Hemiparasitism

David Smith, Todd J. Barkman, Claude W. dePamphilis

Research output: Chapter in Book/Report/Conference proceedingChapter

1 Scopus citations

Abstract

Around 3000 species of plants are considered parasites because they obtain water, mineral nutrients, sugars, and sometimes other materials from another plant. Parasitism in plants has much in common with other plant life-history strategies, but it is distinguished by having a direct, physiological connection called a haustorium. Modern techniques for phylogenetic reconstruction have demonstrated that parasitism has originated a dozen times within the flowering plants, including mistletoes, dodders, and many agriculturally important species. The ecology of the parasitic plants and the interaction with the host are briefly described.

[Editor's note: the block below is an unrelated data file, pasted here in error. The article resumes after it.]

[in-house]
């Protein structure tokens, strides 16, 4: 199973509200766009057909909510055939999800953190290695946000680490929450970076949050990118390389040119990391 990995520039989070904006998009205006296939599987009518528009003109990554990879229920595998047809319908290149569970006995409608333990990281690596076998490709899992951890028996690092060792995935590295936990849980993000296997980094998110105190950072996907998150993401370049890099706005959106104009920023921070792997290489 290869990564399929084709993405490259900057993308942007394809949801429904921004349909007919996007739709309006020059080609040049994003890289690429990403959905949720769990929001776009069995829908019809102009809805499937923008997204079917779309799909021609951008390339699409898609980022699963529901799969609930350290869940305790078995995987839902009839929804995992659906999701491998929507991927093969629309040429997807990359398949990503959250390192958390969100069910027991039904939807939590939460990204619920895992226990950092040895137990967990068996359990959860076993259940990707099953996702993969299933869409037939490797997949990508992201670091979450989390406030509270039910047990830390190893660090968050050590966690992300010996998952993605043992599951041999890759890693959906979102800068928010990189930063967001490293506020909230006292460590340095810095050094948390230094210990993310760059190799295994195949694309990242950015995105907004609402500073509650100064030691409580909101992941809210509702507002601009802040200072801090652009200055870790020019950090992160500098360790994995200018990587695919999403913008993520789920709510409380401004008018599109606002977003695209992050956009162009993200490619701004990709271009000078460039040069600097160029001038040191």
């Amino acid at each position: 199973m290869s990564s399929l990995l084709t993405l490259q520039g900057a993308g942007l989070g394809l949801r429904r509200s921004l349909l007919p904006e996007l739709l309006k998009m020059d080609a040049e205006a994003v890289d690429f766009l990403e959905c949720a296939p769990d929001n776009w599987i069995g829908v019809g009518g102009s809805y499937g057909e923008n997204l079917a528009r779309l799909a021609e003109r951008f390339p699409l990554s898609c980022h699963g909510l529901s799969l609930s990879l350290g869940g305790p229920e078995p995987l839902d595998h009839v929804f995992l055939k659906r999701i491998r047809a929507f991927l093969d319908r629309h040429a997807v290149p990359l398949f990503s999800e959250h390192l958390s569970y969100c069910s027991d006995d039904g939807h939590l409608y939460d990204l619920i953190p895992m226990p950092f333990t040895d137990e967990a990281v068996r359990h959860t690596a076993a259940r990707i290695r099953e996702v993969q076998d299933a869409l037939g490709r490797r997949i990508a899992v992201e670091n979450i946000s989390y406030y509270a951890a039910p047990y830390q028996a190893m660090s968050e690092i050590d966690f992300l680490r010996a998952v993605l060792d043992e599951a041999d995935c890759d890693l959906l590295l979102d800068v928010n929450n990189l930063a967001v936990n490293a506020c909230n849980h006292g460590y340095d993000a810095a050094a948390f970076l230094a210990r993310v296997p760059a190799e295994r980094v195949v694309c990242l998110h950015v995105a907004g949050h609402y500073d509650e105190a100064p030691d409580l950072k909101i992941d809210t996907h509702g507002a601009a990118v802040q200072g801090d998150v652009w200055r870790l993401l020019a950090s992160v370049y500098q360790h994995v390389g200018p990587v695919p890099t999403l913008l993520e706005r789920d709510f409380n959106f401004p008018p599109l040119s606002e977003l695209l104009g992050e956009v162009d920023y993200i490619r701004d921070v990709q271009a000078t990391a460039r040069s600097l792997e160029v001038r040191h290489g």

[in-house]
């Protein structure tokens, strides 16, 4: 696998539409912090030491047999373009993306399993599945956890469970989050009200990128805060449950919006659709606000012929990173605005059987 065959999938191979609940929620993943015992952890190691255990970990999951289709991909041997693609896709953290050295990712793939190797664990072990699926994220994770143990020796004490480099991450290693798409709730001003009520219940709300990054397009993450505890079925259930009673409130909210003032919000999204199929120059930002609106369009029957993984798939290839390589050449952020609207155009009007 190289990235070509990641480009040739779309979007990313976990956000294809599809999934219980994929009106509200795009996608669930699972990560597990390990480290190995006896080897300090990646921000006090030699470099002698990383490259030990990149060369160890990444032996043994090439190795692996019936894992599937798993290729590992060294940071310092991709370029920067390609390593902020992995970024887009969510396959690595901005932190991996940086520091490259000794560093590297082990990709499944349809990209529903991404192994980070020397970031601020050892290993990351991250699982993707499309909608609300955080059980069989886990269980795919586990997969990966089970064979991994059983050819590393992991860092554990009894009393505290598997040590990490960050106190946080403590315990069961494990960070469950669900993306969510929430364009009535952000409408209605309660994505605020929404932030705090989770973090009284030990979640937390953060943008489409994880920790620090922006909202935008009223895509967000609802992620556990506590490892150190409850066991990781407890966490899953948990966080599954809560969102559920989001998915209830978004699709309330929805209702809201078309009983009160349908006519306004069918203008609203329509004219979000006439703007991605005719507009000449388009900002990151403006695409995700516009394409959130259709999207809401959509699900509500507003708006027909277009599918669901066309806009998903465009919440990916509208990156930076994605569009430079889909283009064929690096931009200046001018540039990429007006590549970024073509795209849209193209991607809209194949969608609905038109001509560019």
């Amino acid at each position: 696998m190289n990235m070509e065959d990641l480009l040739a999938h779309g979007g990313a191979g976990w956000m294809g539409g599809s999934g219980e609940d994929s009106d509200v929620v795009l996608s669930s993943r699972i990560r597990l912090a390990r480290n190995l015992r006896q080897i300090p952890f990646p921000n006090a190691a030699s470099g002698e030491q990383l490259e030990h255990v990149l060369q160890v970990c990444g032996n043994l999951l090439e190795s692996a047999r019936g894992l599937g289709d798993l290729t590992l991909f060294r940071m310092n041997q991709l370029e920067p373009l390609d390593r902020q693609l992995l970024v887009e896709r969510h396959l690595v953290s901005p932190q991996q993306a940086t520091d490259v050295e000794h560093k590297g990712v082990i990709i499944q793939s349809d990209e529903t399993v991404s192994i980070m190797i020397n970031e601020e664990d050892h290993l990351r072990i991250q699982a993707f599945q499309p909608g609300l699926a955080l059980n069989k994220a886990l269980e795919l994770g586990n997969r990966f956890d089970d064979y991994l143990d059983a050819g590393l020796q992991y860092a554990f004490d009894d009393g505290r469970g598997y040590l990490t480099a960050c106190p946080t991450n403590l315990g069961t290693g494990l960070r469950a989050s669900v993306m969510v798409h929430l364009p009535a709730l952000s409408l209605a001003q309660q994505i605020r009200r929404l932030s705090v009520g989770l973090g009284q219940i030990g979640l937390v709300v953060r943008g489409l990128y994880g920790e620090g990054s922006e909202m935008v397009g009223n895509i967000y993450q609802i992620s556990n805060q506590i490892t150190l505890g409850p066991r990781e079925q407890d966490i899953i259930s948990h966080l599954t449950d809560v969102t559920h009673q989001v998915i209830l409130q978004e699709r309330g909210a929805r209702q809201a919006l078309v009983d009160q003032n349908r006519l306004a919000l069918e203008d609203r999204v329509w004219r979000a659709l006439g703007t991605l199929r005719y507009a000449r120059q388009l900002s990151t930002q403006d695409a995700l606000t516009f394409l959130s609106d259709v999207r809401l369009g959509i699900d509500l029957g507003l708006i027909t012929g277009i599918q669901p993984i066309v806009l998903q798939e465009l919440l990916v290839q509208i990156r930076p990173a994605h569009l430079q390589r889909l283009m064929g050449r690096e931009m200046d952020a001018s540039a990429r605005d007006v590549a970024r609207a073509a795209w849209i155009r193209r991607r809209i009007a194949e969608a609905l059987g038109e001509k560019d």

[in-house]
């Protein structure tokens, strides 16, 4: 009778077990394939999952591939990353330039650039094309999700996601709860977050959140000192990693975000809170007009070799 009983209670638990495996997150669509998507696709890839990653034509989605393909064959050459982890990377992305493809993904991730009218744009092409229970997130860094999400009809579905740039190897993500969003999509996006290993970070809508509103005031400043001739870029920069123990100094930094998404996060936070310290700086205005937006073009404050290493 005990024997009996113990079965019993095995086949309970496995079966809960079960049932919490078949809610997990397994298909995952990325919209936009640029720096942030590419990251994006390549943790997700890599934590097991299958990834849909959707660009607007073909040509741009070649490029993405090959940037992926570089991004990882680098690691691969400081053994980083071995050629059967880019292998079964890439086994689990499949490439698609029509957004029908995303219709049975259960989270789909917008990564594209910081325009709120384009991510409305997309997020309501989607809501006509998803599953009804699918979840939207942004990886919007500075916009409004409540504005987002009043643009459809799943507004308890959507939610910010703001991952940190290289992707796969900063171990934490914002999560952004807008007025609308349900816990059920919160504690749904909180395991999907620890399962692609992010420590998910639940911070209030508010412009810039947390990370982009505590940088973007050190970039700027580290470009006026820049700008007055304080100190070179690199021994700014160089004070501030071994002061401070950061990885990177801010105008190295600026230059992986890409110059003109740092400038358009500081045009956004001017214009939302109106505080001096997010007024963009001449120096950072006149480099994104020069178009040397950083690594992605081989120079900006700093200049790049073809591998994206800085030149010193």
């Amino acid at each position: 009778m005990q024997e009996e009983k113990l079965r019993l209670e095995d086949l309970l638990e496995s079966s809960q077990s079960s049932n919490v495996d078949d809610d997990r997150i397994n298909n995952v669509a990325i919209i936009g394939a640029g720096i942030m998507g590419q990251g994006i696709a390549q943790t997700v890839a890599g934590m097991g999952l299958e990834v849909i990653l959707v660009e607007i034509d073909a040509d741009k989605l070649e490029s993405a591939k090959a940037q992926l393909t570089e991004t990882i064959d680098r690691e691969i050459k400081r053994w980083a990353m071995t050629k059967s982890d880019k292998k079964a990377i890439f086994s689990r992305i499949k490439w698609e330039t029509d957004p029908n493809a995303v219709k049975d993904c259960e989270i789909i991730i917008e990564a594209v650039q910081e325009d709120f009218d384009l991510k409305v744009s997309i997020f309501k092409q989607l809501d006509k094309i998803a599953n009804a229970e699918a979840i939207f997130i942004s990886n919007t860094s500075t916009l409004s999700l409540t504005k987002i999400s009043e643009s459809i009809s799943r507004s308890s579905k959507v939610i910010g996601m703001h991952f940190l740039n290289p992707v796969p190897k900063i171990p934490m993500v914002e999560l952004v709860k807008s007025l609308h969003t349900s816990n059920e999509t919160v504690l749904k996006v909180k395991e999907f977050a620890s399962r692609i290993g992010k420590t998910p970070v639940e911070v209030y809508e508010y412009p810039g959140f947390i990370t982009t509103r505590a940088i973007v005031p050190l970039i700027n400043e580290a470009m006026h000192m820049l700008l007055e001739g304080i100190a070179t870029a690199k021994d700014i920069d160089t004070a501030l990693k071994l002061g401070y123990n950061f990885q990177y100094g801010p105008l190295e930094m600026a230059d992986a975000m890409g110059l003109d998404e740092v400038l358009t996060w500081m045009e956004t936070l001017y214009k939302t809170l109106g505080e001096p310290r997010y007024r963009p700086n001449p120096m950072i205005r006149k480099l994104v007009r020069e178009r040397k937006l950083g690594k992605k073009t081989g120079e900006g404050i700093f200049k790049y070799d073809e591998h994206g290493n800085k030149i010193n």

Original languageEnglish (US)
Title of host publicationEncyclopedia of Biodiversity
Subtitle of host publicationSecond Edition
PublisherElsevier Inc.
Pages70-78
Number of pages9
ISBN (Electronic)9780123847195
ISBN (Print)9780123847201
DOIs
StatePublished - Jan 1 2001

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All Science Journal Classification (ASJC) codes

  • Agricultural and Biological Sciences(all)
  • Biochemistry, Genetics and Molecular Biology(all)

Cite this

Smith, D., Barkman, T. J., & dePamphilis, C. W. (2001). Hemiparasitism. In Encyclopedia of Biodiversity: Second Edition (pp. 70-78). Elsevier Inc.. https://doi.org/10.1016/B978-0-12-384719-5.00207-0